Shirley Jackson's "The Lottery" as a Representational View of Society Today

The characters of Shirley Jackson’s “The Lottery” let fear and emotions run high. No one is willing to face the problem of blindly following traditions that result in the death of a community member. Today society is no longer blind like this, and so this story is more characteristic of a typical mob scene than the attitudes of today’s society.The characters of Mr. and Mrs. Adams are representative of the progressive members of the community. They show this in the short yet significant conversation with Old Man Warner. Although an opinion is never given, their mentioning of the community in the north talking of “giving up the lottery” and other communities that had abolished the lottery completely is a daring step. Speaking of getting rid of the lottery is not a bold statement in of itself, it was to whom they were speaking that made it even more apparent they were possibly not just making small talk at an uncomfortable time.

Old Man Warner’s reply was typical of a backward-looking member of the community. He thinks that young people with no sense are the only ones who would see sense in abandoning the lottery. He states that eliminating the lottery would mean less food for everyone. He feels that the lottery keeps the town moving forward. His basis for this is based on superstition and is apparent when he says “Lottery in June, corn be heavy soon”. Someone who validates the stoning of individuals with superstition can definitely be labeled as the reactionary of the group.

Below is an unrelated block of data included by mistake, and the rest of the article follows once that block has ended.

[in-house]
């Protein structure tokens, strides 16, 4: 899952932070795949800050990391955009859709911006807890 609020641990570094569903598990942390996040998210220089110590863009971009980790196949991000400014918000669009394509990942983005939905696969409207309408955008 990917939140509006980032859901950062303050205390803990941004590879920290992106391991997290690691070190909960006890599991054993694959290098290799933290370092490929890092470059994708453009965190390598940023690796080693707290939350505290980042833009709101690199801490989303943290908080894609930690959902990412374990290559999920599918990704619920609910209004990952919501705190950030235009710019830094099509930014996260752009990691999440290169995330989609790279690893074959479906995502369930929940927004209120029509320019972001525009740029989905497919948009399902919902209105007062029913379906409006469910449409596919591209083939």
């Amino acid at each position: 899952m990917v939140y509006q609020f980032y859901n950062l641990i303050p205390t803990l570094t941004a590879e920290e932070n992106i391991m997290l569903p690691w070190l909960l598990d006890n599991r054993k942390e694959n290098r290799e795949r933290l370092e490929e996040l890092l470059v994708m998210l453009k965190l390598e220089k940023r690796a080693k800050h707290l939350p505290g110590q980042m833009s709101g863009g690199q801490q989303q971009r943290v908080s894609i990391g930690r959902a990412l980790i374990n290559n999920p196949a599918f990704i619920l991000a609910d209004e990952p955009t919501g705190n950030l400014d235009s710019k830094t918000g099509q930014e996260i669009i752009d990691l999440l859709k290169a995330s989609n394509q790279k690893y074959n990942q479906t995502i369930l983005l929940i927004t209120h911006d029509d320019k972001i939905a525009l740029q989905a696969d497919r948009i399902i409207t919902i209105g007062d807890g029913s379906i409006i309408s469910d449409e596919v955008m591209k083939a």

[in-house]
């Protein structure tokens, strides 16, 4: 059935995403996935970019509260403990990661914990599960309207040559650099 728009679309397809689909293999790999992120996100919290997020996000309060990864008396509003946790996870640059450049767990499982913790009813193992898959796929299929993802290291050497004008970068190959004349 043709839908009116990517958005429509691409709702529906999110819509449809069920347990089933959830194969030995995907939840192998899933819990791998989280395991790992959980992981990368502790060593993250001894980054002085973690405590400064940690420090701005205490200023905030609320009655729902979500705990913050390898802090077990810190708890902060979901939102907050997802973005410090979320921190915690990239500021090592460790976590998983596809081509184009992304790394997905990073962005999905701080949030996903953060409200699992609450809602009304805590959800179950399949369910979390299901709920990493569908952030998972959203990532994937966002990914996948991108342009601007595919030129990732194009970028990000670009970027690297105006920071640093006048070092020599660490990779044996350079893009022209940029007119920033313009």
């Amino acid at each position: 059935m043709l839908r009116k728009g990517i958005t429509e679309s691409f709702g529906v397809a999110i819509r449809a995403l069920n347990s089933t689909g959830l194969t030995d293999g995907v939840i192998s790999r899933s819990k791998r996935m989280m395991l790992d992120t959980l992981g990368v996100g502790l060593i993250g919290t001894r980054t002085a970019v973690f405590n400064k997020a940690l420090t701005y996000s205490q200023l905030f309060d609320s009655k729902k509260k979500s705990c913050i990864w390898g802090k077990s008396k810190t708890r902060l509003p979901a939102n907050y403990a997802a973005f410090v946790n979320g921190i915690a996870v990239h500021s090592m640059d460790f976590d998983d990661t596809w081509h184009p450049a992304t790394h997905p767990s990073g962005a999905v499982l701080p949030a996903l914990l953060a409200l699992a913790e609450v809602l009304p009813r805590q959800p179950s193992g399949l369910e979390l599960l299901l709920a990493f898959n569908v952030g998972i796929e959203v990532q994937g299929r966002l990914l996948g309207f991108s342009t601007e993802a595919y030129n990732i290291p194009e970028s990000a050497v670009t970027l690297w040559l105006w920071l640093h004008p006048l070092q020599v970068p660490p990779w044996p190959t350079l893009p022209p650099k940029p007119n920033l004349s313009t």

Mr. Summers is the organizer of more than just the lottery for the community. He also administers “the square dances, the teenage club, and the Halloween program”. He comes across as a stickler for tradition, and so he is the symbolic conservative of the group. Although he mentions on a few occasions that a new box would be ideal, he never pushes it. A new box would be nice, but it is the tradition that is important. In the preparation and execution of the lottery he is thorough and professional. He sees no need for change if he did, he would not devote the time and effort he does to it.

Tesse Hutchinson represents an all too common character in today’s society. She is the hypocrite. Hers is a character who is supportive of the tradition, as long as it is not she herself who dies at the hand of it. Not once does she say that the lottery is a bad thing or irrelevant in today’s world instead, she offers up scapegoat after scapegoat. At one point she even implies that her own daughter would be a better pick than herself. This is a dangerous character that never looks inward at her own faults, only the faults of others.

Individually analyzed, the characters of Shirley Jackson’s “The Lottery” give us insights into the personalities that make up a mob scene. Mob scenes are not the norm today though. Though mobs do happen, they are not representative of the attitude of the general public.

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